The Social Security System (SSS) has issued a new shedule of Social Security (SS) and Employees’ Compensation (EC). This new schedule of contribution is effective starting the applicable month of January 2014. Please check the new contribution table below.
SE/VM/OFW members who have already paid their contributions in advance for the applicable months of January 2014 onwards based on the old contribution schedule are advised as follows:
- Those with advance payments at the minimum Monthly Salary Credit (MSC) of P1,000 (P5,000 for OFW members) shall settle underpayments amounting to P6.00 per month (P30.00 per month for OFW members); otherwise, such advance payment shall be deemed as ineffective contributions; and
Those with advance payments at an MSC other than the minimum may opt to pay the corresponding increase in contributions to retain posting at the same MSC; otherwise, such advance payment shall be posted at the applicable lower MSC.
Companies are reminded to ensure that the new contribution table is used in the computation of employees’ payroll stating January 2014.
For those with system that uses automated payroll computation, don’t forget to update your database tables to ensure compliance.
ABS-CBN in its news article on October 9, 2013 explain what the higher SSS contribution means to members. Read the ABS-CBN articles below:
What higher SSS contribution rate means for members
(Source: ABS-CBN thru www.abs-cbnnews.com)
MANILA, Philippines – The Social Security System has come out with the new contribution schedule reflecting the 0.6% hike in the monthly contribution of members.
From the current 10.4% of the monthly salary, members will have to pay 11% starting January 2014. The 11% will be shouldered by the employee paying 3.63% and the employer shelling out for the remaining 7.37%.
For an employee earning P15,000, the increased contribution beginning January 2014 will be P545 for the employee and P1,105 for employers. But the maximum salary credit will also increase to P16,000/month.
If a member opts to base his contribution on the maximum salary credit, the new contribution rate starting January will be P581.30 for the employee and P1,178.70 for the employer.
For all the self-employed workers and businessmen, they will shoulder everything the employee and the employers share.
For the household helps with an average salary of P2,500, from the current P260, the contribution will now be P275 which will be shouldered by the employer.
Those who have paid in advance like OFW, they will have to adjust or remit more to the SSS cover the increase in rates.
SSS public information chief Susie Bugante said members must think of this as savings rather than additional expense.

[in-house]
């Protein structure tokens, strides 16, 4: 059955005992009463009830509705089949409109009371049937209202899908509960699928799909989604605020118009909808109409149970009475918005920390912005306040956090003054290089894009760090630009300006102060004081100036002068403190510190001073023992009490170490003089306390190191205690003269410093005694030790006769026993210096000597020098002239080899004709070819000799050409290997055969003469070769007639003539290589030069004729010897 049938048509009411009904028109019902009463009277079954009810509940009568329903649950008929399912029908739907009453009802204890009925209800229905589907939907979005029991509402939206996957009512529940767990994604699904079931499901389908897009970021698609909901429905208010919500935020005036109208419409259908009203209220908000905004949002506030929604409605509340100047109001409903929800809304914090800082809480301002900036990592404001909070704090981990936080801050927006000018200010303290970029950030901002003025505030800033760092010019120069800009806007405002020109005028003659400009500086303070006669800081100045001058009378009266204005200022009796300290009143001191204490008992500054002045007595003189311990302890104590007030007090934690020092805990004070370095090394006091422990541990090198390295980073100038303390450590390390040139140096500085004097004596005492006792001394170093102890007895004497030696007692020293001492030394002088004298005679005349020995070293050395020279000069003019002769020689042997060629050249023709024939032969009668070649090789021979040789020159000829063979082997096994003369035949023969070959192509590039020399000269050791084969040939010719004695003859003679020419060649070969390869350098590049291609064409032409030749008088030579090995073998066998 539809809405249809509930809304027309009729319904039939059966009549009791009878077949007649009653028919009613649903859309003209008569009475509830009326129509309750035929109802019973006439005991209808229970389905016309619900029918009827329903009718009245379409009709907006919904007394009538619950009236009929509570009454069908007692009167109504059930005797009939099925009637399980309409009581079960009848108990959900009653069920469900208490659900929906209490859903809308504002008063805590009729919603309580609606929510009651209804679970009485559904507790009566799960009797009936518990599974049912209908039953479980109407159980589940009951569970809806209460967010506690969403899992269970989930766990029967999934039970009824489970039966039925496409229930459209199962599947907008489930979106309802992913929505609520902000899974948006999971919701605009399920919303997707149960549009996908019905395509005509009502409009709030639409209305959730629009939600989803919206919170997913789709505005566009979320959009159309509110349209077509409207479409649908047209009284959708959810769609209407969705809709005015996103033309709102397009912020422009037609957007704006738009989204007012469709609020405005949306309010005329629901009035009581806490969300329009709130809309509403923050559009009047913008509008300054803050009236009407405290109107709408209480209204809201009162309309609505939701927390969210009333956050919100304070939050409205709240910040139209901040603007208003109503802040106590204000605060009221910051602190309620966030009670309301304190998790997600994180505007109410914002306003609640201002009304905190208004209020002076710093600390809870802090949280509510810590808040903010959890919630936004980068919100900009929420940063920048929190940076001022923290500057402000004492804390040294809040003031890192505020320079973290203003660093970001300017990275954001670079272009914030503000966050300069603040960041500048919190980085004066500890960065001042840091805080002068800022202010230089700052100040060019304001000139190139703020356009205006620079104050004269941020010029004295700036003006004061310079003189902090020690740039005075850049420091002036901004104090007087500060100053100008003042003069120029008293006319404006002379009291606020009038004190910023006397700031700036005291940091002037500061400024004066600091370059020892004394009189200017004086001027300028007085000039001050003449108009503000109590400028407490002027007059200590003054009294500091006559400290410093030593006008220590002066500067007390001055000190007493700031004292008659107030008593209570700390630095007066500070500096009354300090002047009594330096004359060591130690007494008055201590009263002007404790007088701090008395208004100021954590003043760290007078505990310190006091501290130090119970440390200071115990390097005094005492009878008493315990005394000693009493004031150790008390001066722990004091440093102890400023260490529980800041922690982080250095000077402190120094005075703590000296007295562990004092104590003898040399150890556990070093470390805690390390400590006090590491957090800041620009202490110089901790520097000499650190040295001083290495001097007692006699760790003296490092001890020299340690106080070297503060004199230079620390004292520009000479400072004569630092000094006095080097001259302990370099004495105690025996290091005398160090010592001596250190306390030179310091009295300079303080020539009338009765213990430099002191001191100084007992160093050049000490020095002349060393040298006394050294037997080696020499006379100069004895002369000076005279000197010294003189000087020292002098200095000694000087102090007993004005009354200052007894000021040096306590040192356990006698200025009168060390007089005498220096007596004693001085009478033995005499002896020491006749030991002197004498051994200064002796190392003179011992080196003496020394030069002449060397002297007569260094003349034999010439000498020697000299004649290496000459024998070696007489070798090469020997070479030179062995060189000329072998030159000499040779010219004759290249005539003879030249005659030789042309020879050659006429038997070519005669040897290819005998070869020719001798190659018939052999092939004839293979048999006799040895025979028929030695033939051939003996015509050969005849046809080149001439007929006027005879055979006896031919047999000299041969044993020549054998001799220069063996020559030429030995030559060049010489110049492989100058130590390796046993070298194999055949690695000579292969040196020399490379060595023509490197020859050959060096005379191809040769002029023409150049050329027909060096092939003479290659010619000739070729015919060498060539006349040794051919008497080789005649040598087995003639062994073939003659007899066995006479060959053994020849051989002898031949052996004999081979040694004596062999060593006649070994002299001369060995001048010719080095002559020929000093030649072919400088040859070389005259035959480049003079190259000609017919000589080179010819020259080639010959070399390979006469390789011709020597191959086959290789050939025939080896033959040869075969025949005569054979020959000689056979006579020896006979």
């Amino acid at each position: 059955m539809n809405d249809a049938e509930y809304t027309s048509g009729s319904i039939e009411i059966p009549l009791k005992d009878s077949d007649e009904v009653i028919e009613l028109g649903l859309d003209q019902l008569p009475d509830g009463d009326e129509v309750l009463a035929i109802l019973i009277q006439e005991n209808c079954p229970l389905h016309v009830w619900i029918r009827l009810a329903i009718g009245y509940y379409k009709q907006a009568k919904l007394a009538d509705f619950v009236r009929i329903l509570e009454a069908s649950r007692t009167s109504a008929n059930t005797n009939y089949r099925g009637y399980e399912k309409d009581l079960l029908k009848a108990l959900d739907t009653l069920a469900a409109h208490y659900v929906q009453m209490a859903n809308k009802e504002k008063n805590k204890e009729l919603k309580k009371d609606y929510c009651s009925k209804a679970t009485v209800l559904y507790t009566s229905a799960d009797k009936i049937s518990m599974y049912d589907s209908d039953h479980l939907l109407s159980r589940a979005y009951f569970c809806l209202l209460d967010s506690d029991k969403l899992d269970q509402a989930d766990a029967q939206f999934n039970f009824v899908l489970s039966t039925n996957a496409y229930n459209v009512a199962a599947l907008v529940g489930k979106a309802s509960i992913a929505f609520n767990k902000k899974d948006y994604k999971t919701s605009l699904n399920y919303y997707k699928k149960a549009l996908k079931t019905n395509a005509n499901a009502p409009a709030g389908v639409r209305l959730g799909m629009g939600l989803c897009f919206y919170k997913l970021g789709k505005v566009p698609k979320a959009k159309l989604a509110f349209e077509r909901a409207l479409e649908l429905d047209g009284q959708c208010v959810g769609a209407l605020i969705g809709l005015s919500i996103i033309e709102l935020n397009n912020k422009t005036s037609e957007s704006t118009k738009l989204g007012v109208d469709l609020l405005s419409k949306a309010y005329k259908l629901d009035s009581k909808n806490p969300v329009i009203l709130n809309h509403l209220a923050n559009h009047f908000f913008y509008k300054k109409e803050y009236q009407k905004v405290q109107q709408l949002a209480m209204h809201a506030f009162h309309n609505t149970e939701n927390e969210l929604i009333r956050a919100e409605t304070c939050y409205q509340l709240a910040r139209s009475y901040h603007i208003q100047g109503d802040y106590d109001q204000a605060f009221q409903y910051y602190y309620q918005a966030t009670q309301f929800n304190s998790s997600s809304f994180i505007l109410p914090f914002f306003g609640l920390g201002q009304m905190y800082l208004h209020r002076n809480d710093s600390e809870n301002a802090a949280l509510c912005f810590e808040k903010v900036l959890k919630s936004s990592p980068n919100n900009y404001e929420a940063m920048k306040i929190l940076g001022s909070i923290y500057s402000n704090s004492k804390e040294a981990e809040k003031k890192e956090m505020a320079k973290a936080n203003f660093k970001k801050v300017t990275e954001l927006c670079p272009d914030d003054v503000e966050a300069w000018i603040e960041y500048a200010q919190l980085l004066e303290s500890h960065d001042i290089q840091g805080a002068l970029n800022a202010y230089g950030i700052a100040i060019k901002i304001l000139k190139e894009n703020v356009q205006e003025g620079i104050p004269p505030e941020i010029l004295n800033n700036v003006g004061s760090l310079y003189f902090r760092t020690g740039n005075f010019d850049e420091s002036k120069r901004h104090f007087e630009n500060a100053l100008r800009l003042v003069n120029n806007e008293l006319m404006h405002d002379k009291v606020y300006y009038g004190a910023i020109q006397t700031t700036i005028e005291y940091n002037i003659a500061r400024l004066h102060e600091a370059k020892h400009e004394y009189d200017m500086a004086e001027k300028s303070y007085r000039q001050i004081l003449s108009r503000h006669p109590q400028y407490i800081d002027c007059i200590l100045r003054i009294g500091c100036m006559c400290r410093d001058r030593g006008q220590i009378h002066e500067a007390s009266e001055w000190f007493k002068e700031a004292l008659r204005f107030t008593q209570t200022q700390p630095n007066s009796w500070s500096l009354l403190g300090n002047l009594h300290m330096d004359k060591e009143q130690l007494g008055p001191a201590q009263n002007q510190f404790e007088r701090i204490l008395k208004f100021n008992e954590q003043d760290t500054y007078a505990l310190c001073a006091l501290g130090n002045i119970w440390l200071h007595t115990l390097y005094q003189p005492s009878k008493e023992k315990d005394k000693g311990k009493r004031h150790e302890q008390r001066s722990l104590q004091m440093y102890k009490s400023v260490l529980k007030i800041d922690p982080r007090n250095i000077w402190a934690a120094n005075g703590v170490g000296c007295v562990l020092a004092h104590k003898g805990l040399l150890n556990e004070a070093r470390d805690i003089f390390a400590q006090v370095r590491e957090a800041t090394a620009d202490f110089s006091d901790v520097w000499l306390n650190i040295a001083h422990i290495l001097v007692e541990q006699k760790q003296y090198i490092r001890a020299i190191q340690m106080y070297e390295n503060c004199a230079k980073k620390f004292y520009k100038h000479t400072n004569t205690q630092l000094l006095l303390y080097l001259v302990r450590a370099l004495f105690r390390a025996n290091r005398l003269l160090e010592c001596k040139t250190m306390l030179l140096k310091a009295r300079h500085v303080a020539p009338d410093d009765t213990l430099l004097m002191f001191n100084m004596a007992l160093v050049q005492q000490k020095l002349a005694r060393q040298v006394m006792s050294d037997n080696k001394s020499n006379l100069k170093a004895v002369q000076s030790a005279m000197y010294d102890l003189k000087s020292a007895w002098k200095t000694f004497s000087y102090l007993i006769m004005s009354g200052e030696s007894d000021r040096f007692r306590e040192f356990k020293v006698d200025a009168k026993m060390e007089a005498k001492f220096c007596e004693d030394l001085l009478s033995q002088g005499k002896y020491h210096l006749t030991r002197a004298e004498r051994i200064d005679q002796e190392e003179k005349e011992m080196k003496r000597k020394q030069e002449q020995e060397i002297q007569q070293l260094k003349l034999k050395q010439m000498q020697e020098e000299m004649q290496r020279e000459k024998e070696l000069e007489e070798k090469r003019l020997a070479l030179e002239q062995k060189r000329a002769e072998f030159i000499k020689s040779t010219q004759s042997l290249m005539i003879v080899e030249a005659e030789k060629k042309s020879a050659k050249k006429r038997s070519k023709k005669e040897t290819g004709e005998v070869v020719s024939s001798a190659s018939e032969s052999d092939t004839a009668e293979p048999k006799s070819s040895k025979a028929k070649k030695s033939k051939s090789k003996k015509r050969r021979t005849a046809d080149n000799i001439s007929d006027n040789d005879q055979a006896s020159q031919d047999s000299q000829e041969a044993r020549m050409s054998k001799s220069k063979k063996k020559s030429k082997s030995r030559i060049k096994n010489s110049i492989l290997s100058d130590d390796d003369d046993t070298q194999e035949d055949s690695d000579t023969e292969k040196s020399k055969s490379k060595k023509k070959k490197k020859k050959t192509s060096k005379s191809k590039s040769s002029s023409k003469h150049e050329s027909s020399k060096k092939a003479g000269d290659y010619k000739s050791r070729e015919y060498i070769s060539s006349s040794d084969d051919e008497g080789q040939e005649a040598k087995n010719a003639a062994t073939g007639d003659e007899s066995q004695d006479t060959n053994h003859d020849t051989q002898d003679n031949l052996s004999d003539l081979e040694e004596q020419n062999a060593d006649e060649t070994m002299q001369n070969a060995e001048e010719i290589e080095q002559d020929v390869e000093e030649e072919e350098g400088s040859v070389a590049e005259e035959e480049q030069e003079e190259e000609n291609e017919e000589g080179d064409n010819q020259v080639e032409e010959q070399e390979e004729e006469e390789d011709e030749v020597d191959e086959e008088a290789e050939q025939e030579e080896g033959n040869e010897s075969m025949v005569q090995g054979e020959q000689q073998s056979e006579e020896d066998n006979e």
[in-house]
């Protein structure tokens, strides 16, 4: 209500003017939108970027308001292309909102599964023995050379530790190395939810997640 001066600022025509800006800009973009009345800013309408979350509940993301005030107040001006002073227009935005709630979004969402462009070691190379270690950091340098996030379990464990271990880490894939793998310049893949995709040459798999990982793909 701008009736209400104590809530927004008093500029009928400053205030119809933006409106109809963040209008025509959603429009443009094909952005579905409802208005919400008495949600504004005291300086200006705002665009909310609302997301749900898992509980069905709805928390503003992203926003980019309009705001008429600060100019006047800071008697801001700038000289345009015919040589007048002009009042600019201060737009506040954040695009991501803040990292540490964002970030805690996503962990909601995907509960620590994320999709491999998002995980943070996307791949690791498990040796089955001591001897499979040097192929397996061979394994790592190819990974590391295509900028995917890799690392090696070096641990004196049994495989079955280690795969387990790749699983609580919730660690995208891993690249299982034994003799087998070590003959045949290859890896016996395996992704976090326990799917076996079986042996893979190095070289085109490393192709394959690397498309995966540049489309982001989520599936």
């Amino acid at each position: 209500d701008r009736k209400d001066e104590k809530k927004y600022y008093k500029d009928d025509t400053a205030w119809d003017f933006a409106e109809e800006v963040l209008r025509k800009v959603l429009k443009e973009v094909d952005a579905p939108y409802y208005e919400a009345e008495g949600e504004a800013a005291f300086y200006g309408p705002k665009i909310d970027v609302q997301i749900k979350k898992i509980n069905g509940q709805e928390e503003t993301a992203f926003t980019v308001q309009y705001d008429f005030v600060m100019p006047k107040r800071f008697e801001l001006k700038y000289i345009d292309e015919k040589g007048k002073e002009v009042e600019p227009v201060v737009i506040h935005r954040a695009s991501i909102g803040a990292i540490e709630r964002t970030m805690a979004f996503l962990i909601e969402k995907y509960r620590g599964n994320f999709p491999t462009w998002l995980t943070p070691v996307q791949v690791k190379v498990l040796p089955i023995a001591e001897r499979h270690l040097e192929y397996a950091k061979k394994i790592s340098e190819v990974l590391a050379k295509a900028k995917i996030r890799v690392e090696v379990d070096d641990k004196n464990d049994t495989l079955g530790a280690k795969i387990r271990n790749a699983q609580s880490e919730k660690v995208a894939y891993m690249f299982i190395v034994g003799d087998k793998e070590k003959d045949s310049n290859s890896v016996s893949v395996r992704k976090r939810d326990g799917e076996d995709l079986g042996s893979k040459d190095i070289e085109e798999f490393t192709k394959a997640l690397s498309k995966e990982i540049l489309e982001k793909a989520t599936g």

“It’s really savings, pag-impok yan sa kinabukasan… Lalaki ang babayaran pero tataasan din ang benefit,” she said.
Since the creditable monthly salary is raised to P16,000, the sickness, maternity and other benefits will also have to increase as the average daily salary credit will also go up.
For example, from the current P30,000, the maternity benefit for normal delivery will now go up P32,000 once the contribution is raised.
For Caesarean delivery, the current maternity benefit of P36,000 will go up to P38,400.
For the sickness benefit, the current P450/day will go up to P 480/day.
According to Bugante, pension and salary loans may also go up with the increase in contribution but it will still have to go through board approval.
Meanwhile, Employers Confederation of the Philippines president Ed Lacson said the actual increase in contribution is not actually 0.6% but 13% based on the whole amount to be paid by members and employers — from the current P1,560 to P1,650 or nearly 10% of the previous contribution.
Lacson said they see no problem since the decision to raise rates was approved anyway by Malacanang and ECOP.
But he appealed to the SSS to justify their bonuses by giving quality service to its members. He also asked the SSS to strengthen ways to collect its receivables and unpaid accounts and increase members benefit in the process.
Like this update? Share it!
Disclaimer: Opinions expressed in this article are that of the author and information provided are for general conceptual guidance for public information and are not substitute for expert advice. Contact email@example.com for more information and if you want to avail professional services. Find us on Facebook!